Globalization has led to many families being multilingual today. Parents often want to educate their children in their native language, but also add another language to give them better opportunities in the future. In this context, bilingual education is becoming increasingly important. But how does language development shape children with two languages? This article provides an overview of current facts about bilingual education.
What is bilingual education?
Bilingual education means that a child is educated in two languages from the very beginning. There are several ways to do this. One way is that each parent speaks to the child in his or her own language. Another way is that one language is spoken at home and the other at school or kindergarten. Bilingualism in the family and social environment can also promote language development.
How does language development take shape?
Many people think that children who grow up bilingually often start to speak later than monolingual children. This is a myth, because later language development cannot be attributed to bilingualism.
However, this delay does not mean that those young children have a language development disorder. On the contrary, bilingual children usually develop both languages simultaneously and are often better able to distinguish between them than monolingual children.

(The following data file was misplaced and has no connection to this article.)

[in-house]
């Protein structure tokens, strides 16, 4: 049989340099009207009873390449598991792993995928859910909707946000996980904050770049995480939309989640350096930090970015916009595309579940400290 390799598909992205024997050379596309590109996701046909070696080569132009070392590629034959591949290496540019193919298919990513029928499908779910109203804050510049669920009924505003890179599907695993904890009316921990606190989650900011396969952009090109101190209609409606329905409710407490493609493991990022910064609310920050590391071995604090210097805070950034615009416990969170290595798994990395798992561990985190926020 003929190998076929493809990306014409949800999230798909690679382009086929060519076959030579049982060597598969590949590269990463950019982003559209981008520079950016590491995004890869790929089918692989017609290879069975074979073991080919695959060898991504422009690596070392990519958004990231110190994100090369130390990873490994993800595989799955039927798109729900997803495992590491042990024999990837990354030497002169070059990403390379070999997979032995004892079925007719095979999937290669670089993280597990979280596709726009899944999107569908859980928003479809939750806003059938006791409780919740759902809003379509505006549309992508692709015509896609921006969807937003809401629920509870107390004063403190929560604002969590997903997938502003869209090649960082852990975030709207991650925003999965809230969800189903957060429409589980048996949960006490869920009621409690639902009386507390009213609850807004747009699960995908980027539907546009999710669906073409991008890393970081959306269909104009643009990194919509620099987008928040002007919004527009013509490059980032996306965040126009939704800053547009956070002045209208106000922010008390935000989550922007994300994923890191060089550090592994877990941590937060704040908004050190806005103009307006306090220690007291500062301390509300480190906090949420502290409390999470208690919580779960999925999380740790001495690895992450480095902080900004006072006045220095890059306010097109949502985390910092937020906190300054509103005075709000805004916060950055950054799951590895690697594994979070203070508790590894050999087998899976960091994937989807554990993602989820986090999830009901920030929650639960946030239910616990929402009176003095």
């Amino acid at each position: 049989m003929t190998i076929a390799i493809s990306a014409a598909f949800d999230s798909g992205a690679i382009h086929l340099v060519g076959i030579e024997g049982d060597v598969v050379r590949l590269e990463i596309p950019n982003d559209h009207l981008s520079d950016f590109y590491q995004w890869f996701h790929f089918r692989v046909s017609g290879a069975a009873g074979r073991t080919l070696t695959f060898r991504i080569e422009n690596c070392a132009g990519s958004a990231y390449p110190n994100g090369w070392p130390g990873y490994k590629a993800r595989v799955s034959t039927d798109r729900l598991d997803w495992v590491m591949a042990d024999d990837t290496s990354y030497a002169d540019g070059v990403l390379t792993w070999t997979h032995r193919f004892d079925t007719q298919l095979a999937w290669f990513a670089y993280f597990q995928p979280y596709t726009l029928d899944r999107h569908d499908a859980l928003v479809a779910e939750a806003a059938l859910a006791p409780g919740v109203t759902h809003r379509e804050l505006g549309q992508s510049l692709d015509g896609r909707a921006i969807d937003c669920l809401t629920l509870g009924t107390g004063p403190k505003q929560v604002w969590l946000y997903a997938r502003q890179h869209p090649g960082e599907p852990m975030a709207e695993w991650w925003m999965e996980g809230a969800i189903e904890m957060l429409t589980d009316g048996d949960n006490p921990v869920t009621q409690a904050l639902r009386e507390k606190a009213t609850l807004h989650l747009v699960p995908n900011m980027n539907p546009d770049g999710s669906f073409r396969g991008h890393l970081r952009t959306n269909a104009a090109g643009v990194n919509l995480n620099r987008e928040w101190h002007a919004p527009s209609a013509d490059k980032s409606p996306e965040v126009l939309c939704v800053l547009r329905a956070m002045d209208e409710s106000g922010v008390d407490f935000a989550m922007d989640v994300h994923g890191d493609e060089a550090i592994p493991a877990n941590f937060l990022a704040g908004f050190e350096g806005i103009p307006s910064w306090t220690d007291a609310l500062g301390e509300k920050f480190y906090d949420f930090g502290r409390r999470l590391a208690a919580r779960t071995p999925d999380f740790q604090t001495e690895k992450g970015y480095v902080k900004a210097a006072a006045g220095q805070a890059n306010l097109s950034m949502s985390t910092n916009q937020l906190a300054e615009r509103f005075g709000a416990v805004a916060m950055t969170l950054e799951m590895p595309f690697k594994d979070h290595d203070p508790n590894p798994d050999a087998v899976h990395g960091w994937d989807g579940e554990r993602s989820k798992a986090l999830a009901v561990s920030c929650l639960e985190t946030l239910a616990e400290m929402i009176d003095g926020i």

Children who grow up in an environment where multiple languages are spoken may be able to switch between languages more quickly than children who grow up in a monolingual environment. There is also no evidence that one language interferes with the other when both languages are used regularly.
Another benefit of bilingual education is that it promotes social integration. Children who speak multiple languages can communicate more easily with people from different cultures and often have a greater openness to other cultures and points of view.
Challenges and recommendations
Of course, there are challenges to bilingual education. A 2020 study took a closer look at the challenges. The results of this research suggest that raising bilingual children requires consistent family collaboration, especially when parents are not native speakers of the target language. At least one parent must necessarily devote significant time and effort to creating a language-friendly environment.
Bilingual education has many benefits for children's language development and also promotes their cognitive development and social integration. However, it is important for parents to be patient and give their children time to learn both languages. A strong language environment in both languages and the promotion of language diversity can help achieve balanced bilingualism.